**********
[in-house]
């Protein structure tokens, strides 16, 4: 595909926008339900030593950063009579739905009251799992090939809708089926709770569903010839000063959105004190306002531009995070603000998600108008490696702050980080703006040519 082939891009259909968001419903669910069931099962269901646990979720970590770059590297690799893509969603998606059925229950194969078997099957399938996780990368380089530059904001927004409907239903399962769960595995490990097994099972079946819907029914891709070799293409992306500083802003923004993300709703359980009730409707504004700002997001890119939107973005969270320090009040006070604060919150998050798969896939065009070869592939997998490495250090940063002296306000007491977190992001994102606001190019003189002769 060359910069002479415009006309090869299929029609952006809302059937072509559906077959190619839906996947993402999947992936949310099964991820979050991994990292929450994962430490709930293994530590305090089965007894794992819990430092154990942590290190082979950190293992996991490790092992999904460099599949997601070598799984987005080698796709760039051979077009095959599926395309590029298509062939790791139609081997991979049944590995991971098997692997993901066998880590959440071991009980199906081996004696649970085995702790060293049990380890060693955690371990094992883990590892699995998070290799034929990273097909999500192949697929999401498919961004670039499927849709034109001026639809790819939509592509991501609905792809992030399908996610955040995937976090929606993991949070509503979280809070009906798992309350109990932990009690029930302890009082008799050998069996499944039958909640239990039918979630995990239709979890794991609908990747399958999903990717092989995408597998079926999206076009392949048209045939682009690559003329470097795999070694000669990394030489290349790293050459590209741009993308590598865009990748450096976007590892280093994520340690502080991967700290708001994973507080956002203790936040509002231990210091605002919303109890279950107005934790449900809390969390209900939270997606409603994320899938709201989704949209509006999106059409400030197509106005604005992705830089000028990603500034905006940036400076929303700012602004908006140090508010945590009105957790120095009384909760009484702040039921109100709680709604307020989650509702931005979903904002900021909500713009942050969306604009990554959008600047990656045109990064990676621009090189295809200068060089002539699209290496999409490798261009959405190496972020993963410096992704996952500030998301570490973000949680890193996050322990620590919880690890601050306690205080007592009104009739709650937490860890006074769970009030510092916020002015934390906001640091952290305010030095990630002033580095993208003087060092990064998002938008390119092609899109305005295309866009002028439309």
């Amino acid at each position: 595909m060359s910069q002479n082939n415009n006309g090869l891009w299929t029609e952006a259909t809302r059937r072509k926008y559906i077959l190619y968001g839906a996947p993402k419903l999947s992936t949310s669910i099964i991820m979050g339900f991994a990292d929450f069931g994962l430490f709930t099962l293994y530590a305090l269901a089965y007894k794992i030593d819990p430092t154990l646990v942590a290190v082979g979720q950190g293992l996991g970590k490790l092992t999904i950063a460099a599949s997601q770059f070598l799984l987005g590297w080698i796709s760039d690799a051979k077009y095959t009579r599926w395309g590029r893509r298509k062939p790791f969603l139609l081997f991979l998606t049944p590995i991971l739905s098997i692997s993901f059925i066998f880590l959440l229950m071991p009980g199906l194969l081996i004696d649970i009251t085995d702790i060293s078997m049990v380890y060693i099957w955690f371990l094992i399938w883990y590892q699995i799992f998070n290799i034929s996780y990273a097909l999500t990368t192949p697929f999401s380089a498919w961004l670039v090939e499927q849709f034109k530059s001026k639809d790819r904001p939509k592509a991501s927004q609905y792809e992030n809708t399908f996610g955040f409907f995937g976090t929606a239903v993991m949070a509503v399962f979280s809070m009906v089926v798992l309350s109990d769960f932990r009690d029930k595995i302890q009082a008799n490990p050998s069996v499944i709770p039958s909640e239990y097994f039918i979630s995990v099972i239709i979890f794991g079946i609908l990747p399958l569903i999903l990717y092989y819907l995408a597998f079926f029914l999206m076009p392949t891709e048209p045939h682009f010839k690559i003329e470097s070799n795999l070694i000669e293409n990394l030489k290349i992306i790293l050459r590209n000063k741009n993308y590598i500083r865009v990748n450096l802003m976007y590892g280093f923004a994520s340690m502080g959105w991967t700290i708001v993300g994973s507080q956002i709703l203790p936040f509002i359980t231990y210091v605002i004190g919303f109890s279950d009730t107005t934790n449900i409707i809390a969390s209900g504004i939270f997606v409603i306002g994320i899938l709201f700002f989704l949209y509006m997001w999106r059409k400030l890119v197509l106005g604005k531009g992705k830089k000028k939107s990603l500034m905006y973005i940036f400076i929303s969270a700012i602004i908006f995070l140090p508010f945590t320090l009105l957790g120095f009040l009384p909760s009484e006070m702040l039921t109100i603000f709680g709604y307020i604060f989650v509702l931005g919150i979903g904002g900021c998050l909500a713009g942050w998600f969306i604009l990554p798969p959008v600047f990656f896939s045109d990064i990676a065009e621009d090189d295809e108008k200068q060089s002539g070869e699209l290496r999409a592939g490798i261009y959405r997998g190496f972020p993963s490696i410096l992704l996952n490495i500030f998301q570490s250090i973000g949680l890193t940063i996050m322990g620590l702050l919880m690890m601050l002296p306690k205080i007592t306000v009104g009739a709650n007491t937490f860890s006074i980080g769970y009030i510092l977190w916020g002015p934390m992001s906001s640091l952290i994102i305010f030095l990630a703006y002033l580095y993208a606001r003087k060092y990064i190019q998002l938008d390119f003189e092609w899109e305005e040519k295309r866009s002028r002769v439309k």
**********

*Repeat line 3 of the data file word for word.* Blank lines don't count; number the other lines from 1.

């Amino acid at each position: 595909m060359s910069q002479n082939n415009n006309g090869l891009w299929t029609e952006a259909t809302r059937r072509k926008y559906i077959l190619y968001g839906a996947p993402k419903l999947s992936t949310s669910i099964i991820m979050g339900f991994a990292d929450f069931g994962l430490f709930t099962l293994y530590a305090l269901a089965y007894k794992i030593d819990p430092t154990l646990v942590a290190v082979g979720q950190g293992l996991g970590k490790l092992t999904i950063a460099a599949s997601q770059f070598l799984l987005g590297w080698i796709s760039d690799a051979k077009y095959t009579r599926w395309g590029r893509r298509k062939p790791f969603l139609l081997f991979l998606t049944p590995i991971l739905s098997i692997s993901f059925i066998f880590l959440l229950m071991p009980g199906l194969l081996i004696d649970i009251t085995d702790i060293s078997m049990v380890y060693i099957w955690f371990l094992i399938w883990y590892q699995i799992f998070n290799i034929s996780y990273a097909l999500t990368t192949p697929f999401s380089a498919w961004l670039v090939e499927q849709f034109k530059s001026k639809d790819r904001p939509k592509a991501s927004q609905y792809e992030n809708t399908f996610g955040f409907f995937g976090t929606a239903v993991m949070a509503v399962f979280s809070m009906v089926v798992l309350s109990d769960f932990r009690d029930k595995i302890q009082a008799n490990p050998s069996v499944i709770p039958s909640e239990y097994f039918i979630s995990v099972i239709i979890f794991g079946i609908l990747p399958l569903i999903l990717y092989y819907l995408a597998f079926f029914l999206m076009p392949t891709e048209p045939h682009f010839k690559i003329e470097s070799n795999l070694i000669e293409n990394l030489k290349i992306i790293l050459r590209n000063k741009n993308y590598i500083r865009v990748n450096l802003m976007y590892g280093f923004a994520s340690m502080g959105w991967t700290i708001v993300g994973s507080q956002i709703l203790p936040f509002i359980t231990y210091v605002i004190g919303f109890s279950d009730t107005t934790n449900i409707i809390a969390s209900g504004i939270f997606v409603i306002g994320i899938l709201f700002f989704l949209y509006m997001w999106r059409k400030l890119v197509l106005g604005k531009g992705k830089k000028k939107s990603l500034m905006y973005i940036f400076i929303s969270a700012i602004i908006f995070l140090p508010f945590t320090l009105l957790g120095f009040l009384p909760s009484e006070m702040l039921t109100i603000f709680g709604y307020i604060f989650v509702l931005g919150i979903g904002g900021c998050l909500a713009g942050w998600f969306i604009l990554p798969p959008v600047f990656f896939s045109d990064i990676a065009e621009d090189d295809e108008k200068q060089s002539g070869e699209l290496r999409a592939g490798i261009y959405r997998g190496f972020p993963s490696i410096l992704l996952n490495i500030f998301q570490s250090i973000g949680l890193t940063i996050m322990g620590l702050l919880m690890m601050l002296p306690k205080i007592t306000v009104g009739a709650n007491t937490f860890s006074i980080g769970y009030i510092l977190w916020g002015p934390m992001s906001s640091l952290i994102i305010f030095l990630a703006y002033l580095y993208a606001r003087k060092y990064i190019q998002l938008d390119f003189e092609w899109e305005e040519k295309r866009s002028r002769v439309k």